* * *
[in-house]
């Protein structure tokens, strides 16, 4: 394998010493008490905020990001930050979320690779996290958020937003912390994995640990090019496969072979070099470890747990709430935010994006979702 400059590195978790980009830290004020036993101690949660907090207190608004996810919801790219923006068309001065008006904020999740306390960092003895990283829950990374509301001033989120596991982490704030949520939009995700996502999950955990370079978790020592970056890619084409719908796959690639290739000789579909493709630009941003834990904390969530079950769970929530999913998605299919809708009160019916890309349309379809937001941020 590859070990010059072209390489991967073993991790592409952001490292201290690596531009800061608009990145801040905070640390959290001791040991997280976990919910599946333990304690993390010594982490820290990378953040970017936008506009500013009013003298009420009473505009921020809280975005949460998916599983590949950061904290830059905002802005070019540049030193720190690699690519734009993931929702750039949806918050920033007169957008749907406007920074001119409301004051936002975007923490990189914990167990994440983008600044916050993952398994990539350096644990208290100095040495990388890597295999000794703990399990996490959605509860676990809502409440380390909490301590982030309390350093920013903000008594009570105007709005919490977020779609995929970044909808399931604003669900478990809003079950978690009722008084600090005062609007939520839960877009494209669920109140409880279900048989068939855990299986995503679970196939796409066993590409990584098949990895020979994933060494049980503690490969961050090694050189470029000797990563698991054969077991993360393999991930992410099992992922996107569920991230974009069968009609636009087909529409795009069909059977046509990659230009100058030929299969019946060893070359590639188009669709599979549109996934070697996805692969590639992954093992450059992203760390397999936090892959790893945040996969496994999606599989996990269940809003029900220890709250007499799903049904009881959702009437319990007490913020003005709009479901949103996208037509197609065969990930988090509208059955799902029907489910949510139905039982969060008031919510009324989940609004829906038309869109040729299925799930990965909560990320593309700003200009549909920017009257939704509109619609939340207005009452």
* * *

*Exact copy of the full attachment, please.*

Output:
[in-house]
């Protein structure tokens, strides 16, 4: 394998010493008490905020990001930050979320690779996290958020937003912390994995640990090019496969072979070099470890747990709430935010994006979702 400059590195978790980009830290004020036993101690949660907090207190608004996810919801790219923006068309001065008006904020999740306390960092003895990283829950990374509301001033989120596991982490704030949520939009995700996502999950955990370079978790020592970056890619084409719908796959690639290739000789579909493709630009941003834990904390969530079950769970929530999913998605299919809708009160019916890309349309379809937001941020 590859070990010059072209390489991967073993991790592409952001490292201290690596531009800061608009990145801040905070640390959290001791040991997280976990919910599946333990304690993390010594982490820290990378953040970017936008506009500013009013003298009420009473505009921020809280975005949460998916599983590949950061904290830059905002802005070019540049030193720190690699690519734009993931929702750039949806918050920033007169957008749907406007920074001119409301004051936002975007923490990189914990167990994440983008600044916050993952398994990539350096644990208290100095040495990388890597295999000794703990399990996490959605509860676990809502409440380390909490301590982030309390350093920013903000008594009570105007709005919490977020779609995929970044909808399931604003669900478990809003079950978690009722008084600090005062609007939520839960877009494209669920109140409880279900048989068939855990299986995503679970196939796409066993590409990584098949990895020979994933060494049980503690490969961050090694050189470029000797990563698991054969077991993360393999991930992410099992992922996107569920991230974009069968009609636009087909529409795009069909059977046509990659230009100058030929299969019946060893070359590639188009669709599979549109996934070697996805692969590639992954093992450059992203760390397999936090892959790893945040996969496994999606599989996990269940809003029900220890709250007499799903049904009881959702009437319990007490913020003005709009479901949103996208037509197609065969990930988090509208059955799902029907489910949510139905039982969060008031919510009324989940609004829906038309869109040729299925799930990965909560990320593309700003200009549909920017009257939704509109619609939340207005009452």